Eolas fails to patent the web

Well, it was always a rather ambitious patent claim, and Eolas’s attempt to, in essence, patent the interactive web has failed.

The Texas-based company filed suit in 2009, claming that 22 companies, including Google, Yahoo, Apple and Amazon, were infringing two of its patents, which described how internet browsers could host embedded interactive applications.

The first patent describes a “system allowing a user of a browser program on a computer connected to an open distributed hypermedia system to access and execute an embedded program object”.

The second builds on this with a “distributed hypermedia method and system for automatically invoking external application providing interaction and display of embedded objects within a hypermedia document”.

Eolas was demanding more than $600 million in damages, mostly from Google and Yahoo. Many companies, including Oracle, paid up rather than fight the case; Microsoft settled earlier following a similar lawsuit.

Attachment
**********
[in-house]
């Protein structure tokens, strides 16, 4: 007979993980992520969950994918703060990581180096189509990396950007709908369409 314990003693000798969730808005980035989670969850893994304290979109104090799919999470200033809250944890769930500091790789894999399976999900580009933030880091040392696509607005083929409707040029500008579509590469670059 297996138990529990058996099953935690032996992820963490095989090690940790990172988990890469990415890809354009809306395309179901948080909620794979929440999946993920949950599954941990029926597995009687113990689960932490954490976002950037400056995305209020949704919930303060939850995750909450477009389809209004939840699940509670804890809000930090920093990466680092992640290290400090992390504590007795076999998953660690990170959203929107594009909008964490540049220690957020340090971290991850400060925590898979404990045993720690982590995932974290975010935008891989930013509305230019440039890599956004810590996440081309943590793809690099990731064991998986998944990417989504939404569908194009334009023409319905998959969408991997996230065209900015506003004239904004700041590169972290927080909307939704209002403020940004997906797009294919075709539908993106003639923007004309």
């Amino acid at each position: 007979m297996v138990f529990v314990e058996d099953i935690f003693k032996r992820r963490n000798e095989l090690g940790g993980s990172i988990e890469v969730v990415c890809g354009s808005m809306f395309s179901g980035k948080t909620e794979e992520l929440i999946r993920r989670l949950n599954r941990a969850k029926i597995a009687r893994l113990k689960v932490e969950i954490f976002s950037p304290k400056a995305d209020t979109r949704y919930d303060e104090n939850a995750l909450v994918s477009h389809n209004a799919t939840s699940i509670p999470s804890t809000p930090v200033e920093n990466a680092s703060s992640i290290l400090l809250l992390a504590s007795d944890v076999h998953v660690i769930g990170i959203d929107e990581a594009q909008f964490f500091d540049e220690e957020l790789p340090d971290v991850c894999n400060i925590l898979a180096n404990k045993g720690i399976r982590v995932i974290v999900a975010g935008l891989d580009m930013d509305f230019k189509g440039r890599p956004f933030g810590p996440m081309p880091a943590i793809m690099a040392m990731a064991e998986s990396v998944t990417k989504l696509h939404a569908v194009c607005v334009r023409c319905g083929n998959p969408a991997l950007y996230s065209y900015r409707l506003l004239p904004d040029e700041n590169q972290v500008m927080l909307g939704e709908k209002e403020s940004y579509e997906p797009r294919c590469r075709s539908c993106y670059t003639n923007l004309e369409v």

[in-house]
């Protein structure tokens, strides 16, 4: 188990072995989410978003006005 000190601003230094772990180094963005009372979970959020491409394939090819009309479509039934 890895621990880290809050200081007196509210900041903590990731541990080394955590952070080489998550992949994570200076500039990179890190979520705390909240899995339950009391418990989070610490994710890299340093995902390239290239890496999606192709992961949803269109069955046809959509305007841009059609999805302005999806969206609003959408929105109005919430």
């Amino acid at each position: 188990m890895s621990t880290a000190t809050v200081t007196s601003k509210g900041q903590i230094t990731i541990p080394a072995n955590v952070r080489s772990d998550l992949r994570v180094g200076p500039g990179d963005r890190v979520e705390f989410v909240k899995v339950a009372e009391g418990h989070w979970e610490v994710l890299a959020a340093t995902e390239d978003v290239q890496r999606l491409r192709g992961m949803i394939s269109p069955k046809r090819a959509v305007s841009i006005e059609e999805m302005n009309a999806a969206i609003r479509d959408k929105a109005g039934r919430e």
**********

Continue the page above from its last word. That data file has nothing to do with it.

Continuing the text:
However, the District Court in East Texas has now ruled against Eolas, and canceled three related upcoming trials.

It heard evidence from Tim Berners-Lee – popularly credited with having invented the web – and browser developer Pei-Yuan Wei.

Berners-Lee testified that upholding the patents could threaten the very existence of the internet; and Wei’s browser, Viola, was shown to be in existence some time before the Eolas patents were filed.

Eolas can appeal against the decision; but that’s likely to take years. Carry on browsing, everybody.